While there are good parallels, I think there are also important distinctions between alcohol and food reward. For an alcoholic, the very presence of alcohol in a beverage makes it problematic--maybe even gin in goat milk; not trying to be funny, but just as an extreme example.

For binge eaters, it's not food per se that's the problem, but certain TYPES of foods (junk food, homestyle 'comfort' foods [which are possibly wholesome], etc.). Give a binge eater unrestricted access to plain potatoes and steamed collards and boiled chicken breasts--and nothing else--and they probably won't binge. A binger will most likely not 'just eat more to get the buzz' because those foods provide a negligible 'high', if at all.

Float said...

Stephan wrote,
“You made it sound like what you were talking about is whether to restrict junk foods like donuts, or not. If you were referring to well-seasoned home cooked foods, you didn't mention it. So think it over a little before accusing me of constructing a straw man.”

Sorry about that. I assumed you knew what I was talking about since I had started this discussion with the quote from those food reward researchers who recommended a savoury diet to regulate hunger. Obviously they wouldn’t have been recommending that people eat junk food in doing so.

As for the two instances of binge-eaters who are managing well on the bland food diet, it’s possible that the diet is having the effect. But of course it’s also possible that they happen to be exceptions to the rule or that their success is simply the result of nondiet factors such as expectancy (placebo) effects (which most everyone is susceptible to to varying degrees).

Do you know if a study has ever been done in which they compare the effects of a junk food cafeteria diet on rats that have been living on the standard one-item-only chow versus a more varied and more palatable, but still healthy, chow (perhaps the same chow as before but with different flavors attached)? If not, that would be an interesting test of a less palatable versus more palatable baseline diet in enhancing resistance to junk food, at least in rats.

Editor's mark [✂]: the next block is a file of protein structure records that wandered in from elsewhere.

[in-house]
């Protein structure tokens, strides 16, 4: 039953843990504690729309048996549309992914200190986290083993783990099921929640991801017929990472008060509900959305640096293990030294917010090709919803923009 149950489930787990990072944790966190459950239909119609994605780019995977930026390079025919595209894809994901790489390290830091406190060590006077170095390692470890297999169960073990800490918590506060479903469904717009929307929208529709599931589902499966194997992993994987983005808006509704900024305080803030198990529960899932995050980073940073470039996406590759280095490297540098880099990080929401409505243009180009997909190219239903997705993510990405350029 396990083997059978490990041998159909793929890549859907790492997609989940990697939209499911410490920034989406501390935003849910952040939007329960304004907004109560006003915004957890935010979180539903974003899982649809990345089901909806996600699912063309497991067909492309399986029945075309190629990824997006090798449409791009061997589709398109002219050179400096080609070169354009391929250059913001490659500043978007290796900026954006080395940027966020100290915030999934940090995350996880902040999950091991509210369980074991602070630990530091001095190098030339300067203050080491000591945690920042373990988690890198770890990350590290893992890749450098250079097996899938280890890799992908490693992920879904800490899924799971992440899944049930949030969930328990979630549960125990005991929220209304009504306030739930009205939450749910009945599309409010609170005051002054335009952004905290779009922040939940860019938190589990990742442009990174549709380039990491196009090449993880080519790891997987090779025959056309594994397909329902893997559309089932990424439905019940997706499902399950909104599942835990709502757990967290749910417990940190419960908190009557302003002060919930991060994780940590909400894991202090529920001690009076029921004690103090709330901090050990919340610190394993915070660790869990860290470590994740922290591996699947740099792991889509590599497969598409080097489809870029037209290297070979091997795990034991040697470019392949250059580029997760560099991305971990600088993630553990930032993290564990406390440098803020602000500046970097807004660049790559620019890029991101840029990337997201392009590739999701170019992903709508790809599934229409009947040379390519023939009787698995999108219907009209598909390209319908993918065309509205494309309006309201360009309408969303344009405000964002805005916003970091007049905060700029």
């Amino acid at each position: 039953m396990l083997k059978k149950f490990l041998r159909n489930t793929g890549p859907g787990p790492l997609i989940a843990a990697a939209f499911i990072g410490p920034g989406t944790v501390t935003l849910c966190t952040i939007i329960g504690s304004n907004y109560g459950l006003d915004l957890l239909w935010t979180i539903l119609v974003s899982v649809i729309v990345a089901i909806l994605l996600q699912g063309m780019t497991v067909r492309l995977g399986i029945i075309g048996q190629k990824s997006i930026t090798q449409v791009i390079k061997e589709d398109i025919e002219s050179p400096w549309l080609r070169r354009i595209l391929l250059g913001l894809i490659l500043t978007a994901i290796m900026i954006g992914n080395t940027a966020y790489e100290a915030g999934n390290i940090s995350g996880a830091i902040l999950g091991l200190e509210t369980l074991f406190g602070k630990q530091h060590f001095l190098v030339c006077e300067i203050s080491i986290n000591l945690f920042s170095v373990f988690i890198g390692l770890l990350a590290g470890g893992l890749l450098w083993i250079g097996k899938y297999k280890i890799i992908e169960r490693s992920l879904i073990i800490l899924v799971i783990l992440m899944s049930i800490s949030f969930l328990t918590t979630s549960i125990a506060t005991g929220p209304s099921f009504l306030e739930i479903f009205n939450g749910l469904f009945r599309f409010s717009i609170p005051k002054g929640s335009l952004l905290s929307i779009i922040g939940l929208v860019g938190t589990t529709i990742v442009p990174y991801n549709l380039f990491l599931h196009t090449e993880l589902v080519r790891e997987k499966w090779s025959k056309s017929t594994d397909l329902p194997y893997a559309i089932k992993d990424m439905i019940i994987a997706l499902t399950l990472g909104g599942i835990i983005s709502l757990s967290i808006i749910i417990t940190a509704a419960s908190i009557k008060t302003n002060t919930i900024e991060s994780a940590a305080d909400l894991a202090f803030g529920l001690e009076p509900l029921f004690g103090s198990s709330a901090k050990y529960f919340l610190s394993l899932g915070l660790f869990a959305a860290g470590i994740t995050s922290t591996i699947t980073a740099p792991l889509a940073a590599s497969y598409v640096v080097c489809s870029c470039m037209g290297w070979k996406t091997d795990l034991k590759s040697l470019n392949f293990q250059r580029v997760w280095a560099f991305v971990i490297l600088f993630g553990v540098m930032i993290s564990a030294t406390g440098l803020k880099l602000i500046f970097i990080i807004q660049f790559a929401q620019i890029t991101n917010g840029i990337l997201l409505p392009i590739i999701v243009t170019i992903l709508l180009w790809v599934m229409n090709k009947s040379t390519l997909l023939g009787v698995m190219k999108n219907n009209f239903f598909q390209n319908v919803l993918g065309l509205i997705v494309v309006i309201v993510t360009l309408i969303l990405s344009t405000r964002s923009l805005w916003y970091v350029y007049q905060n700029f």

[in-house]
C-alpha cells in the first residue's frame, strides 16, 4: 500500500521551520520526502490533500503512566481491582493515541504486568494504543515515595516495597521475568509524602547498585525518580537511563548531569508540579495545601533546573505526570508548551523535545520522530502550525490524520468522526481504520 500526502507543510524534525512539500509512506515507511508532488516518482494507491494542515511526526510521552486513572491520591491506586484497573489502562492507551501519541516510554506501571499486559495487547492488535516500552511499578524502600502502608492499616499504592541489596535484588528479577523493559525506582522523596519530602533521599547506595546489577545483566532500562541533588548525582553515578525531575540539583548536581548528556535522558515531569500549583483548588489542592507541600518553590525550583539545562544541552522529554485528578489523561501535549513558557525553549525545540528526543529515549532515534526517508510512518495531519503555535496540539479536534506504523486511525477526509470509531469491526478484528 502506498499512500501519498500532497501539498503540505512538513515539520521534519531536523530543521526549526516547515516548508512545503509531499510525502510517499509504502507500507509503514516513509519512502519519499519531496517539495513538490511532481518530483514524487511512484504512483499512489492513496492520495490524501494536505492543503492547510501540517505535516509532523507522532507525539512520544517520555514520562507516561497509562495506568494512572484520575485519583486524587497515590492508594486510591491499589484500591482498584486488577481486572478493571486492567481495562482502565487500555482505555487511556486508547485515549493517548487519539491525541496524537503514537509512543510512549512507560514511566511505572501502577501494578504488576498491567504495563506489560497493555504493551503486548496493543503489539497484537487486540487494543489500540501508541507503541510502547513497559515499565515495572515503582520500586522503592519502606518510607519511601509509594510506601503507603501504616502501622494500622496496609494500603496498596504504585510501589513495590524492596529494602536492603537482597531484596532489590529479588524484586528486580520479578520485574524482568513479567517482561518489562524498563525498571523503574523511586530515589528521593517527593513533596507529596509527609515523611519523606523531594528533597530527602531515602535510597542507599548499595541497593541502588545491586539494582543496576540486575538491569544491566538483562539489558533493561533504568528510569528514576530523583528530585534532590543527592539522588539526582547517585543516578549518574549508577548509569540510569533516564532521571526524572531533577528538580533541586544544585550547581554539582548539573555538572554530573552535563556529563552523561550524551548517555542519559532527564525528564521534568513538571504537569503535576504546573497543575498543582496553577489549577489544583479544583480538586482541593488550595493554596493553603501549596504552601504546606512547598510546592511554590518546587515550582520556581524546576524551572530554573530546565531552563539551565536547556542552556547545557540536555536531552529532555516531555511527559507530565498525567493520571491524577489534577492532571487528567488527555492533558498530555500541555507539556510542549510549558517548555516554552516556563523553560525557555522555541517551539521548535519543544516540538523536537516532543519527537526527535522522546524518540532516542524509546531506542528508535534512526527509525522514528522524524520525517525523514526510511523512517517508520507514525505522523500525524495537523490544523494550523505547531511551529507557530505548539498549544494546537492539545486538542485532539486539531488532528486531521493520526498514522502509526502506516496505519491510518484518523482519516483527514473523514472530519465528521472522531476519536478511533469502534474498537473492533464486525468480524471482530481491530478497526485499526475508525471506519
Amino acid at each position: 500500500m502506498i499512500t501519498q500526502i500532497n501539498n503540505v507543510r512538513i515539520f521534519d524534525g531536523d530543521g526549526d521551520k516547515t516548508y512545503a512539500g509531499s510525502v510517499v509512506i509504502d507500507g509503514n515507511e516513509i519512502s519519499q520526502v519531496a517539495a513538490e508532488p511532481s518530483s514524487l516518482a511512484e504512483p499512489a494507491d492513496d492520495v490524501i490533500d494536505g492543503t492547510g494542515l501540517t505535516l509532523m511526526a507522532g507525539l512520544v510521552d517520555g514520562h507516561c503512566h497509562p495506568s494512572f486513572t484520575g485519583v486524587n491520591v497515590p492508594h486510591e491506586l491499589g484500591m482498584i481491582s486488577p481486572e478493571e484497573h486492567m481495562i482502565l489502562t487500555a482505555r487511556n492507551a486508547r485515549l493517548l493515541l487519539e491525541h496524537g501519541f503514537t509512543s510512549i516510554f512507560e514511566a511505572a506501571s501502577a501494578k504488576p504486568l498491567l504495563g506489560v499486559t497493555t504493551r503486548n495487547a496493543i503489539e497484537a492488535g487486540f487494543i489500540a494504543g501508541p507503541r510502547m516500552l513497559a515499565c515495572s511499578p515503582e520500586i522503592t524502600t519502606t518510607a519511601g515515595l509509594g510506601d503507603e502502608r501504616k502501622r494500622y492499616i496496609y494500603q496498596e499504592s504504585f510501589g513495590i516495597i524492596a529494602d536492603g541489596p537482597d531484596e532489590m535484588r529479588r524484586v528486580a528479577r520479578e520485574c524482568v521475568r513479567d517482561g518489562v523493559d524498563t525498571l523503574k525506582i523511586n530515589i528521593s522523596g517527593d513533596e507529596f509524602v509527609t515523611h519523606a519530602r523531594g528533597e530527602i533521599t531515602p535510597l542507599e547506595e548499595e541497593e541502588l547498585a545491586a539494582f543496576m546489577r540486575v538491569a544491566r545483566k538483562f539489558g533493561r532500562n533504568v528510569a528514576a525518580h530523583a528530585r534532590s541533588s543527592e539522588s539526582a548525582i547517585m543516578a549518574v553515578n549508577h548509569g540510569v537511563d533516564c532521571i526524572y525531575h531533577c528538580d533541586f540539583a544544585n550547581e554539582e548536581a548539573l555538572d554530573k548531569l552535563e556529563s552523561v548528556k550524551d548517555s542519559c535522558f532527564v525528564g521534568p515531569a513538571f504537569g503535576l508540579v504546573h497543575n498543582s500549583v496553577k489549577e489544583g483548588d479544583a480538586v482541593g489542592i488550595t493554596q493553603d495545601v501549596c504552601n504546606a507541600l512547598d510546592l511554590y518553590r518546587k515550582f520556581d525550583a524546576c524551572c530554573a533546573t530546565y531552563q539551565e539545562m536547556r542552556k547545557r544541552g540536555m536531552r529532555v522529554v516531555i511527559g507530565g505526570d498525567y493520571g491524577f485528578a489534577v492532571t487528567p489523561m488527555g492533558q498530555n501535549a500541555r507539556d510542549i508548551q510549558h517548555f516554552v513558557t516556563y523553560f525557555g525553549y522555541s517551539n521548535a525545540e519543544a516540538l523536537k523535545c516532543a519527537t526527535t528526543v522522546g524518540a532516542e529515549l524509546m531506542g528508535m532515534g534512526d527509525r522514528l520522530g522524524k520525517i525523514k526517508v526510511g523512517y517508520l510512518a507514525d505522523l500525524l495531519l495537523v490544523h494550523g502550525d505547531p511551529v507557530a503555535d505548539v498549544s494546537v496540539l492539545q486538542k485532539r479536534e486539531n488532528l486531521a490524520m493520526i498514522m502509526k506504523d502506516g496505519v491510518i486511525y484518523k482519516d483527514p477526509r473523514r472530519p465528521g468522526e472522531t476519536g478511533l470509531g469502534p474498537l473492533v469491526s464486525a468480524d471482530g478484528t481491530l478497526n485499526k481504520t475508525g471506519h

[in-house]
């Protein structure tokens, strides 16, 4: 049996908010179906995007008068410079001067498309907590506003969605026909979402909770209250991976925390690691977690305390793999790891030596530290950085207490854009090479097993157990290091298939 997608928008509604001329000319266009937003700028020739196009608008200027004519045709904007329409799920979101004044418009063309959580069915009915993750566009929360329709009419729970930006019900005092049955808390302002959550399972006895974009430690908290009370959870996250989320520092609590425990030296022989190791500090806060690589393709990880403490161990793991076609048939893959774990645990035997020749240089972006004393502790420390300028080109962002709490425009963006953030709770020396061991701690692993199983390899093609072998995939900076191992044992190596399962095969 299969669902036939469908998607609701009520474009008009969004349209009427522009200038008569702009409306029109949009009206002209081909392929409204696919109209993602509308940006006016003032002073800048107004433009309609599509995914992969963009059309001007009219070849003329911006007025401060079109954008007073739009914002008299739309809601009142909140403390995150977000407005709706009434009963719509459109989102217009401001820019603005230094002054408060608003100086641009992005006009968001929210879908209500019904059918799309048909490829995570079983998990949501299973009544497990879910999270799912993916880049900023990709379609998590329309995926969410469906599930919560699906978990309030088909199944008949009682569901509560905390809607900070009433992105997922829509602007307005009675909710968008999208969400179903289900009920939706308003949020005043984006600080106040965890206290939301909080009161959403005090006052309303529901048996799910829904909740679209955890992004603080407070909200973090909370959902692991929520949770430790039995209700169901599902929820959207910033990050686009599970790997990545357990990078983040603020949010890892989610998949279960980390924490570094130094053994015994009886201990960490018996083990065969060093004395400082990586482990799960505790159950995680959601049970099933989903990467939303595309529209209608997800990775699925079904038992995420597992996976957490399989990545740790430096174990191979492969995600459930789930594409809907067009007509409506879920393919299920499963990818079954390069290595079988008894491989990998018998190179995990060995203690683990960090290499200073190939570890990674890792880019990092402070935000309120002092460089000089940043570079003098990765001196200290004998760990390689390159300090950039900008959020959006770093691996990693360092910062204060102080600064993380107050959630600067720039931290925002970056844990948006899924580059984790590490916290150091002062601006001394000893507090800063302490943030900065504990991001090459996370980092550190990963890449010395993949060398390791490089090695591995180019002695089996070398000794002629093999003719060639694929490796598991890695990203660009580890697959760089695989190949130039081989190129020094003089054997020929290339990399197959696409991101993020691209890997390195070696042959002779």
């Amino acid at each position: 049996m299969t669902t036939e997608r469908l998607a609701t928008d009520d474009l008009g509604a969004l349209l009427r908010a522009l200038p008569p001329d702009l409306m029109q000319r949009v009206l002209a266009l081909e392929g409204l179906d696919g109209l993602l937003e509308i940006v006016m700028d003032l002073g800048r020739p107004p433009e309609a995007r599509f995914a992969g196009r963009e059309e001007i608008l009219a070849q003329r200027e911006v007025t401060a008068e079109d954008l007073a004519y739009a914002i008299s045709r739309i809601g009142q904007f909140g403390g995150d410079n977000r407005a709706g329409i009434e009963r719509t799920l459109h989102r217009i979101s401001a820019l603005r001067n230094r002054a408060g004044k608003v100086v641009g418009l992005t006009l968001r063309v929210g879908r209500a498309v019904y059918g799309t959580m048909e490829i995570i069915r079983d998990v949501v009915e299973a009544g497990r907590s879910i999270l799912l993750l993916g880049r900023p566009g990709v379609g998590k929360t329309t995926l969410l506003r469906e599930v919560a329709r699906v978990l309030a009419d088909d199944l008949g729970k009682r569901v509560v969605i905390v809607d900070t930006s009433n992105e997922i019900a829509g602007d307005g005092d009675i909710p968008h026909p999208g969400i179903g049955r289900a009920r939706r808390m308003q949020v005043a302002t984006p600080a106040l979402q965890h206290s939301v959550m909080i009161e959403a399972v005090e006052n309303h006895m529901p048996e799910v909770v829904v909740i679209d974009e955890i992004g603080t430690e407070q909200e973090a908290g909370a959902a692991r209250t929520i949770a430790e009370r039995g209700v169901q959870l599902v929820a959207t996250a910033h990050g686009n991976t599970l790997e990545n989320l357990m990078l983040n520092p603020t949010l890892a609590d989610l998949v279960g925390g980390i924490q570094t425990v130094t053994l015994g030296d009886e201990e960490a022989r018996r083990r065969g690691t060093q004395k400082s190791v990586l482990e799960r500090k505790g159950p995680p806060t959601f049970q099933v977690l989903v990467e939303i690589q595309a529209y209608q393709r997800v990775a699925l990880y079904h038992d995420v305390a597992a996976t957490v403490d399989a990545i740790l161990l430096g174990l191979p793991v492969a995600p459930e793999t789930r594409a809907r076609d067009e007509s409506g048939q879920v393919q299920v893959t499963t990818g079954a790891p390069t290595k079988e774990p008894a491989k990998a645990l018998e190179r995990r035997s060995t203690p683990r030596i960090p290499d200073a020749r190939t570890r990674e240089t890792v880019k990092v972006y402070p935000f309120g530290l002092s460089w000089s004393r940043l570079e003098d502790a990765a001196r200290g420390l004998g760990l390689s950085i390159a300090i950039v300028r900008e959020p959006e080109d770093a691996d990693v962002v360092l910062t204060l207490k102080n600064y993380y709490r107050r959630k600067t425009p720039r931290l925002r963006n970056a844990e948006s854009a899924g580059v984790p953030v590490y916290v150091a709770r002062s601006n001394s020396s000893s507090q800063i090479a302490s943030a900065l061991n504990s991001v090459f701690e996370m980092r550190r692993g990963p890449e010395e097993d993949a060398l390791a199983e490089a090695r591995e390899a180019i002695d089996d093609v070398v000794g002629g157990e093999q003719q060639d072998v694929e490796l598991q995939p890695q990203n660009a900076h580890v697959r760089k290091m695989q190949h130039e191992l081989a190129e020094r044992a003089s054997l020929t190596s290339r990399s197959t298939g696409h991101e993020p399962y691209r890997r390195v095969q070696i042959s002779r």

Stephan Guyenet said...

Hi Float,

OK, sorry for being snippy. I agree the study you propose would be interesting-- if it has been investigated, I'm not aware of it. I do know that environmental enrichment in general protects against just about anything you measure, including obesity. I mean enrichment as in more space, running wheels, toys etc, as opposed to keeping an animal in a small cage with nothing to do but eat.

Amy said...

Sarah,
I can binge on unsalted plain potatoes. I don't think I can binge on collards. Potatoes are like beer for me. (I can binge on broth, meat, carrots, blueberries, squash and nuts, too.) The "feel good buzz" sneaks up on me in these foods.

Eating three unsalted, unflavored foods in soup: beef, potatoes, and collards is still a lot of variation. I don't know if I would binge, drinking nothing, but the same exact sport drink every single day. None of the ingredients taste different in the drink. One item wouldn't have a higher "buzz" to search for.

If I live in a world of abundance of flavor, I start to lose weight. Everything tastes good, so I start to skip meals on accident. Eating is not important. I'm not searching for the "buzz". Eating two times a day keeps me happy.

Marie Curious said...

Stephan, you always do a great job of explaining mechanisms. Could you help me understand one now? In the factors that contribute to insulin resistance, you list very low carb diets (<10%). Yet from biochem textbooks, the following sequence is indicated : Low serum glucose ->low serum insulin -> insulin receptors up-regulate. How does this get modified in the very low carb situation?
Thanks so much!

Bill said...

Great post Stephen. You make some very interesting points. While those studies support your idea, it doesn’t seem to be a universal phenomenon (at least in the rodent world). Hamsters eat more and gain more weight in a similar paradigm:
http://www.ncbi.nlm.nih.gov/pubmed/3513798

Kieran said...

Stephen,